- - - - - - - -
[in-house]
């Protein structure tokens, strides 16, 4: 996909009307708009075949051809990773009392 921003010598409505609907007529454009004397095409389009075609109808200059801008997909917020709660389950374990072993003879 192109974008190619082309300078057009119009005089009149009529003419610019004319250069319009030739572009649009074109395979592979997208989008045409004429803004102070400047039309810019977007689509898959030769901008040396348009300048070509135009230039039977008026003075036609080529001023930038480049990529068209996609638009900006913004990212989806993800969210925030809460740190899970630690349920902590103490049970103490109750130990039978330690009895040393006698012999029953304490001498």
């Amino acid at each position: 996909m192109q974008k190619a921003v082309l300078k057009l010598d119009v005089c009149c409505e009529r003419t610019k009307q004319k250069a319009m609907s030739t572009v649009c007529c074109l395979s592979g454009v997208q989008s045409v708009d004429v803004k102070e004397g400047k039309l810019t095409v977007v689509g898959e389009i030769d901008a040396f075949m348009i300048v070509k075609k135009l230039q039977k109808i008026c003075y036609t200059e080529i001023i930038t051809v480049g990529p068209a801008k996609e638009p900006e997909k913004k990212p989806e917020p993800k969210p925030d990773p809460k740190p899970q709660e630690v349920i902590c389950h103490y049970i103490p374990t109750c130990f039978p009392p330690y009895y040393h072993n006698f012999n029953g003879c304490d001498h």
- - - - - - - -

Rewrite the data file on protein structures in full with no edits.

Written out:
[in-house]
């Protein structure tokens, strides 16, 4: 996909009307708009075949051809990773009392 921003010598409505609907007529454009004397095409389009075609109808200059801008997909917020709660389950374990072993003879 192109974008190619082309300078057009119009005089009149009529003419610019004319250069319009030739572009649009074109395979592979997208989008045409004429803004102070400047039309810019977007689509898959030769901008040396348009300048070509135009230039039977008026003075036609080529001023930038480049990529068209996609638009900006913004990212989806993800969210925030809460740190899970630690349920902590103490049970103490109750130990039978330690009895040393006698012999029953304490001498």
């Amino acid at each position: 996909m192109q974008k190619a921003v082309l300078k057009l010598d119009v005089c009149c409505e009529r003419t610019k009307q004319k250069a319009m609907s030739t572009v649009c007529c074109l395979s592979g454009v997208q989008s045409v708009d004429v803004k102070e004397g400047k039309l810019t095409v977007v689509g898959e389009i030769d901008a040396f075949m348009i300048v070509k075609k135009l230039q039977k109808i008026c003075y036609t200059e080529i001023i930038t051809v480049g990529p068209a801008k996609e638009p900006e997909k913004k990212p989806e917020p993800k969210p925030d990773p809460k740190p899970q709660e630690v349920i902590c389950h103490y049970i103490p374990t109750c130990f039978p009392p330690y009895y040393h072993n006698f012999n029953g003879c304490d001498h």